Today, Trump supporters in Michigan rallied at the state capital in Lansing, bringing with them cranes and trucks with professional Trump campaign signage – leading one to wonder, “Just which side is paying people to protest, precisely?” Indications of professional political campaign financing to the conservatives notwithstanding, resistance organizers all around Michigan organized a counter-march, in effect protesting against the counter-protesters protesting against our protest. Joe Montgomery of Ypsilanti was one such organizer, posting a page onto Facebook inviting people to march at the capital building, while other organizers created events at other Michigan cities as well. My wife and I chose to join the capital protest. Having several signs from previous protest actions, rallies, and marches, we found the signs we wanted, and drove to Lansing.
While the Trump supporters, with their seemingly well-financed materials, gathered by the capital building, we of the Resistance rallied first at Wentworth Park, just a few blocks away. We chanted as we gathered enough of a crowd to make an impact; then at noon, we marched to the capital building to launch our peaceful protest of the support rally.
Upon arriving at the capital building, we noticed people wearing and carrying Confederate battle-flag apparel and other materials; and contrarily flying the American flag as well (not apparently aware of the opposition of those two flags during the war in which both were flown, nor of the opposition of the ideas that those flags stood for). Mr. Montgomery also noted that one of the leaders of the support rally offered a Nazi “heil” salute at one point. While the regime’s speakers used megaphones from the side of the building to argue in favor of their doctrine of hatred and fear, we stood by the street and chanted the normal chants becoming ever more familiar to the Resistance.
The Trump supporters hurled insults at our crowd; while our marchers for the most part resisted the temptation to engage the other side (I saw only one marcher attempt a conversation with a Trump supporter; Trump supporters’ insults were generally ignored or laughed off as not being worth the time to recognize or requiring any response). Trump supporters called the marchers “snowflakes,” “losers,” and “cockroaches.” One Trump supporter walking past me called the marcher next to me a “whore.” This was a divide not just of politics; but of style of engagement and hostility. The Republicans were openly aggressive, hostile, unfriendly, and they directed their opposition not towards our positions but toward a simple adolescent recourse to personal invective; while our side deployed maturity, relevance on specific issues, and overt friendliness and positivity.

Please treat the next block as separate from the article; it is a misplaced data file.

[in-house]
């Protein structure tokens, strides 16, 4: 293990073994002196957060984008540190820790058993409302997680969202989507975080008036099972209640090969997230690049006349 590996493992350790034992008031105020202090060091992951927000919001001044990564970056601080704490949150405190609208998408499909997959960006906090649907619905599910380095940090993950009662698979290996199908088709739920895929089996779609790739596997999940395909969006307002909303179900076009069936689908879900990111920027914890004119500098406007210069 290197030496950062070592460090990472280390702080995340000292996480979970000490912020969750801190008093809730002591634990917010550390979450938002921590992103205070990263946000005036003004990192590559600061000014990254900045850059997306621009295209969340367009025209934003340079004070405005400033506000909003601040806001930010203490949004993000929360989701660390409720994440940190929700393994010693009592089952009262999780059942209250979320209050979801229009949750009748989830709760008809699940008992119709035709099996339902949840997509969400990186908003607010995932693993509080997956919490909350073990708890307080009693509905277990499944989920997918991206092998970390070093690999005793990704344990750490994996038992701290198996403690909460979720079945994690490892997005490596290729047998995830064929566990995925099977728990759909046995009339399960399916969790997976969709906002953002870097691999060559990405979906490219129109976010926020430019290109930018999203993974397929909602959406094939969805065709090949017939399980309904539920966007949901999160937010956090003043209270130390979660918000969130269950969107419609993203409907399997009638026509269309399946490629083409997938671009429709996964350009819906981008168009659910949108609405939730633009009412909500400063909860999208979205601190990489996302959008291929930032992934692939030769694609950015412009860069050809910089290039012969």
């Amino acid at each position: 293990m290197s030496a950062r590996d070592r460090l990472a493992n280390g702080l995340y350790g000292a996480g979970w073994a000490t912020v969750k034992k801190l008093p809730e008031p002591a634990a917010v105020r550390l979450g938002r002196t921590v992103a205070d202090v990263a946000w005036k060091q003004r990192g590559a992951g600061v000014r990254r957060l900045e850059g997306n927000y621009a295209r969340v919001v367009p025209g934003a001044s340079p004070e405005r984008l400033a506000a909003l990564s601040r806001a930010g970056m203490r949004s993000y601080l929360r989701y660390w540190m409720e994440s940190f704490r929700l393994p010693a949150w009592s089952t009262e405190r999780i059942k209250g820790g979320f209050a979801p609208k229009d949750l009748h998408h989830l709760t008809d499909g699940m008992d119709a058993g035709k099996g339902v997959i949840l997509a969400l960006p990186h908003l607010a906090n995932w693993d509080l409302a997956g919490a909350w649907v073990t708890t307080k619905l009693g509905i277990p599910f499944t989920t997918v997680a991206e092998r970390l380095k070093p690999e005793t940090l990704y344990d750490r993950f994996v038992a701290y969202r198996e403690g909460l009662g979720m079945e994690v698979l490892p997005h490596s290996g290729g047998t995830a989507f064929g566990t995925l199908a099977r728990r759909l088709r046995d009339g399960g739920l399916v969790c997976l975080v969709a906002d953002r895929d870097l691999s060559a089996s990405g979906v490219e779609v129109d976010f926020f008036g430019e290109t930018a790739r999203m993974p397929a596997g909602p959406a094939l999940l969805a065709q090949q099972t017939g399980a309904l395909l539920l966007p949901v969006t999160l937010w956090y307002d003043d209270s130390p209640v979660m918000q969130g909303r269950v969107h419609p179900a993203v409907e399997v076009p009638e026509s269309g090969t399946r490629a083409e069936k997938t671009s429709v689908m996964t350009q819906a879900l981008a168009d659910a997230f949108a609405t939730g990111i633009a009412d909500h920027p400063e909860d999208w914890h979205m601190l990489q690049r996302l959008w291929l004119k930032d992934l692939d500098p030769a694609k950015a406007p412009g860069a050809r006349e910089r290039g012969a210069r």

Many of our resisters noted further that while many of our signs argued for policy positions, very few of the Trump supporters’ signs did (most of the supporters carrying signs held only the standard-issue Trump-Pence campaign signs left over from last year). Another demonstrable difference between our two crowds was the expected ethnic difference; with our crowd’s great cultural diversity offsetting the depressingly homogeneous whiteness of the predominantly middle-aged and older supporters of Trump. In short, then, our crowd had not just a language and issues advantage; and not just an advantage of positivism over negativism; we also had the ethnic advantage, and the advantage of diversity of ages participating, young and middle-aged and old alike.
After sharing the space to the side of the capital building for about 15 minutes or so, Mr. Montgomery suggested we rally right on the front steps of the capital (some of our marchers later claimed to have earlier chased off the Trump supporters from those front steps). We marched around to the front steps, and there rallied where each marcher who wanted to speak to the crowd could. There, we were rallied by the improvised remarks of representatives of Women’s March and Planned Parenthood supporters, activists from By Any Means Necessary, students fearful of the regime’s implications on their education, immigrants fearful for the safety of their families, gay and transgender and cisgender and other people of all sorts of cultural identities fearful of the whitewashing over of their society by the hatred of the new administration and its supporters. Activists who had helped to fight against deportation sweeps and actions by state police and ICE agents spoke out about keeping our eyes open and actively standing in the way of the administration’s extremist agenda.
As with so many actions of the past two months, we of the Resistance showed each other great love and care for each other, regardless of our disjointed agenda of a thousand different issues. We applauded each other, hugged each other, and promised each other to stay networked in as we continue to form our twenty-first century resistance, a resistance (like that of the Arab Spring and in so many other places) that is enabled by today’s technology to develop with a power and speed unimaginable to resistance efforts of previous centuries. And the millennials who are even more plugged in to this technology are ever more the driving force of the Resistance.
All photographs ©2017, Sparkpolitical. With special thanks to Joe Montgomery.